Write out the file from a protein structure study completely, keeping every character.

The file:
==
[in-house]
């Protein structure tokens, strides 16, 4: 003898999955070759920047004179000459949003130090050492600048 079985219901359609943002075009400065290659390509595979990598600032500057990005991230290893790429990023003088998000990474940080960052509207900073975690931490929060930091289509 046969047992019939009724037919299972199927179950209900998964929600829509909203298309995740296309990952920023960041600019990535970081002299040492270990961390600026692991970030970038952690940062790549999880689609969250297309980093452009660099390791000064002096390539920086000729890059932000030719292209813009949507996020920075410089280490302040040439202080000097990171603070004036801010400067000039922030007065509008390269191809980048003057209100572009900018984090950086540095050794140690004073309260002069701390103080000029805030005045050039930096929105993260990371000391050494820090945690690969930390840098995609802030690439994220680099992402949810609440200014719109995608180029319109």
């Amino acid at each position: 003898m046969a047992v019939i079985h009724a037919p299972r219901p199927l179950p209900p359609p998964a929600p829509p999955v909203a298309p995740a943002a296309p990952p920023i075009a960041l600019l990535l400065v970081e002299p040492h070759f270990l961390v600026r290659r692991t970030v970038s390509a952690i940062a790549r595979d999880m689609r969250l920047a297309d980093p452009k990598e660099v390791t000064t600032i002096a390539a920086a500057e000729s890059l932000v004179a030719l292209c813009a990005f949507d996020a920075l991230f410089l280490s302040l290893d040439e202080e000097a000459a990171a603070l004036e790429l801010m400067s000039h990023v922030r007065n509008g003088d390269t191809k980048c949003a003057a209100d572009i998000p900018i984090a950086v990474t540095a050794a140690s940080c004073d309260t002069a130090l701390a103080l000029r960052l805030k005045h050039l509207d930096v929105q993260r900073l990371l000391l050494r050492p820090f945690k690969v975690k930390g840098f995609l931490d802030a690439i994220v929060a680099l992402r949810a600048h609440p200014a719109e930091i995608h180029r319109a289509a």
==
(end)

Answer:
[in-house]
């Protein structure tokens, strides 16, 4: 003898999955070759920047004179000459949003130090050492600048 079985219901359609943002075009400065290659390509595979990598600032500057990005991230290893790429990023003088998000990474940080960052509207900073975690931490929060930091289509 046969047992019939009724037919299972199927179950209900998964929600829509909203298309995740296309990952920023960041600019990535970081002299040492270990961390600026692991970030970038952690940062790549999880689609969250297309980093452009660099390791000064002096390539920086000729890059932000030719292209813009949507996020920075410089280490302040040439202080000097990171603070004036801010400067000039922030007065509008390269191809980048003057209100572009900018984090950086540095050794140690004073309260002069701390103080000029805030005045050039930096929105993260990371000391050494820090945690690969930390840098995609802030690439994220680099992402949810609440200014719109995608180029319109």
């Amino acid at each position: 003898m046969a047992v019939i079985h009724a037919p299972r219901p199927l179950p209900p359609p998964a929600p829509p999955v909203a298309p995740a943002a296309p990952p920023i075009a960041l600019l990535l400065v970081e002299p040492h070759f270990l961390v600026r290659r692991t970030v970038s390509a952690i940062a790549r595979d999880m689609r969250l920047a297309d980093p452009k990598e660099v390791t000064t600032i002096a390539a920086a500057e000729s890059l932000v004179a030719l292209c813009a990005f949507d996020a920075l991230f410089l280490s302040l290893d040439e202080e000097a000459a990171a603070l004036e790429l801010m400067s000039h990023v922030r007065n509008g003088d390269t191809k980048c949003a003057a209100d572009i998000p900018i984090a950086v990474t540095a050794a140690s940080c004073d309260t002069a130090l701390a103080l000029r960052l805030k005045h050039l509207d930096v929105q993260r900073l990371l000391l050494r050492p820090f945690k690969v975690k930390g840098f995609l931490d802030a690439i994220v929060a680099l992402r949810a600048h609440p200014a719109e930091i995608h180029r319109a289509a």